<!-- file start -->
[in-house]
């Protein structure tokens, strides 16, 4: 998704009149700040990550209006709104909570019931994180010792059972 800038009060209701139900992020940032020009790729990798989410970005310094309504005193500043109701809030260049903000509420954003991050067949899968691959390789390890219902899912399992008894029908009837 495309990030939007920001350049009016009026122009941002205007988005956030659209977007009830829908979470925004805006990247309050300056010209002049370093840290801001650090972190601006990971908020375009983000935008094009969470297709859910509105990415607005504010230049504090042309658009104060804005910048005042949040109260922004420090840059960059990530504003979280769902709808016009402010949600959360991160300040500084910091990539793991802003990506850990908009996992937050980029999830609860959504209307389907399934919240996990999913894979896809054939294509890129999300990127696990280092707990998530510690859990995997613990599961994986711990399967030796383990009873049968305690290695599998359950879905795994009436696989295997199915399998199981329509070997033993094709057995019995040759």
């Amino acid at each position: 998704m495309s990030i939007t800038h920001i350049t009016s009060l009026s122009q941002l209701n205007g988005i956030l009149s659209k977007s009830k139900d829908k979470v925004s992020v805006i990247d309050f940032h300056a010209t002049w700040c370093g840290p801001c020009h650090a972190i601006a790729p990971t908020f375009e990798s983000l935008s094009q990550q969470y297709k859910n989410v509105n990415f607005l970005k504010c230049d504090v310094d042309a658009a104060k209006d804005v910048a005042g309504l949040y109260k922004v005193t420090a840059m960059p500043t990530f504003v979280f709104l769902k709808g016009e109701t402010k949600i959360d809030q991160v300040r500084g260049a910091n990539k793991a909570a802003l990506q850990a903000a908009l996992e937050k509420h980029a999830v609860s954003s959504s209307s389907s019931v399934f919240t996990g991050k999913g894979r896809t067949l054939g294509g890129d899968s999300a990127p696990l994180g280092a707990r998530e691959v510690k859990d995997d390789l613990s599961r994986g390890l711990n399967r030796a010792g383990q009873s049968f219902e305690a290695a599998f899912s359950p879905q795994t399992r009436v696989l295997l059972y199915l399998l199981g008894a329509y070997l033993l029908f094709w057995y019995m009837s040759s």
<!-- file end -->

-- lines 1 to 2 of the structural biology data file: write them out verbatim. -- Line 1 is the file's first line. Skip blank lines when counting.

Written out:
[in-house]
């Protein structure tokens, strides 16, 4: 998704009149700040990550209006709104909570019931994180010792059972 800038009060209701139900992020940032020009790729990798989410970005310094309504005193500043109701809030260049903000509420954003991050067949899968691959390789390890219902899912399992008894029908009837 495309990030939007920001350049009016009026122009941002205007988005956030659209977007009830829908979470925004805006990247309050300056010209002049370093840290801001650090972190601006990971908020375009983000935008094009969470297709859910509105990415607005504010230049504090042309658009104060804005910048005042949040109260922004420090840059960059990530504003979280769902709808016009402010949600959360991160300040500084910091990539793991802003990506850990908009996992937050980029999830609860959504209307389907399934919240996990999913894979896809054939294509890129999300990127696990280092707990998530510690859990995997613990599961994986711990399967030796383990009873049968305690290695599998359950879905795994009436696989295997199915399998199981329509070997033993094709057995019995040759």